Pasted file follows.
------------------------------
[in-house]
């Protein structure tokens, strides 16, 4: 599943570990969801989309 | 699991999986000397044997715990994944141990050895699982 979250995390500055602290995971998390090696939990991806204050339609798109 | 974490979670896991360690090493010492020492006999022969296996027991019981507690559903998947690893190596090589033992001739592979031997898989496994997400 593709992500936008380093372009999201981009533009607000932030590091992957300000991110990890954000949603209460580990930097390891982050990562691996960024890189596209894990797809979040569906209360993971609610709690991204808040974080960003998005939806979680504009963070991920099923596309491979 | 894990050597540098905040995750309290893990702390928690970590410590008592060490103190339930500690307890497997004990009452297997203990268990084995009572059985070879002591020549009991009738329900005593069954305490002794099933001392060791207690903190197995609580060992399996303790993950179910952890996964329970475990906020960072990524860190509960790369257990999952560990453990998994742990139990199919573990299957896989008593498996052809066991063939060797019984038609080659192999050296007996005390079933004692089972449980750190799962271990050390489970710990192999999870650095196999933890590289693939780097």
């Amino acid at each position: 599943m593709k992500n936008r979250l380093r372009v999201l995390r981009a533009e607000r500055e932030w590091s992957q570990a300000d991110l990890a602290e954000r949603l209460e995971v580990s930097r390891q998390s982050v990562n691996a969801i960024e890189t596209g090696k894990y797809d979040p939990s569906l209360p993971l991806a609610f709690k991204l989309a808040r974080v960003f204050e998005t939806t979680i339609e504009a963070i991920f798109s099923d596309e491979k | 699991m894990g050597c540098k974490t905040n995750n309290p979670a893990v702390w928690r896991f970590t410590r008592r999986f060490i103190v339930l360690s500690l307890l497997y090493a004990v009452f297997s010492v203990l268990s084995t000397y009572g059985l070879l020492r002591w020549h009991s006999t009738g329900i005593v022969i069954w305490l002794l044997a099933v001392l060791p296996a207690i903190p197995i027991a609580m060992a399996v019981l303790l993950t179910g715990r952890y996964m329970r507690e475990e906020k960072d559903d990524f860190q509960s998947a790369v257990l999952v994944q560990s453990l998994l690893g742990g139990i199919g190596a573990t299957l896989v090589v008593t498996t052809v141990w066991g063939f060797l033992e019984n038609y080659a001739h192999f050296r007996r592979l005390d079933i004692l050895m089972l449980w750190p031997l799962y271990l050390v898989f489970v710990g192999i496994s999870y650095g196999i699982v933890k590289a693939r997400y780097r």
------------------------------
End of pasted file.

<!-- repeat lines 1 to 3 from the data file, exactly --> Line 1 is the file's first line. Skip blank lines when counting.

[in-house]
């Protein structure tokens, strides 16, 4: 599943570990969801989309 | 699991999986000397044997715990994944141990050895699982 979250995390500055602290995971998390090696939990991806204050339609798109 | 974490979670896991360690090493010492020492006999022969296996027991019981507690559903998947690893190596090589033992001739592979031997898989496994997400 593709992500936008380093372009999201981009533009607000932030590091992957300000991110990890954000949603209460580990930097390891982050990562691996960024890189596209894990797809979040569906209360993971609610709690991204808040974080960003998005939806979680504009963070991920099923596309491979 | 894990050597540098905040995750309290893990702390928690970590410590008592060490103190339930500690307890497997004990009452297997203990268990084995009572059985070879002591020549009991009738329900005593069954305490002794099933001392060791207690903190197995609580060992399996303790993950179910952890996964329970475990906020960072990524860190509960790369257990999952560990453990998994742990139990199919573990299957896989008593498996052809066991063939060797019984038609080659192999050296007996005390079933004692089972449980750190799962271990050390489970710990192999999870650095196999933890590289693939780097």
């Amino acid at each position: 599943m593709k992500n936008r979250l380093r372009v999201l995390r981009a533009e607000r500055e932030w590091s992957q570990a300000d991110l990890a602290e954000r949603l209460e995971v580990s930097r390891q998390s982050v990562n691996a969801i960024e890189t596209g090696k894990y797809d979040p939990s569906l209360p993971l991806a609610f709690k991204l989309a808040r974080v960003f204050e998005t939806t979680i339609e504009a963070i991920f798109s099923d596309e491979k | 699991m894990g050597c540098k974490t905040n995750n309290p979670a893990v702390w928690r896991f970590t410590r008592r999986f060490i103190v339930l360690s500690l307890l497997y090493a004990v009452f297997s010492v203990l268990s084995t000397y009572g059985l070879l020492r002591w020549h009991s006999t009738g329900i005593v022969i069954w305490l002794l044997a099933v001392l060791p296996a207690i903190p197995i027991a609580m060992a399996v019981l303790l993950t179910g715990r952890y996964m329970r507690e475990e906020k960072d559903d990524f860190q509960s998947a790369v257990l999952v994944q560990s453990l998994l690893g742990g139990i199919g190596a573990t299957l896989v090589v008593t498996t052809v141990w066991g063939f060797l033992e019984n038609y080659a001739h192999f050296r007996r592979l005390d079933i004692l050895m089972l449980w750190p031997l799962y271990l050390v898989f489970v710990g192999i496994s999870y650095g196999i699982v933890k590289a693939r997400y780097r």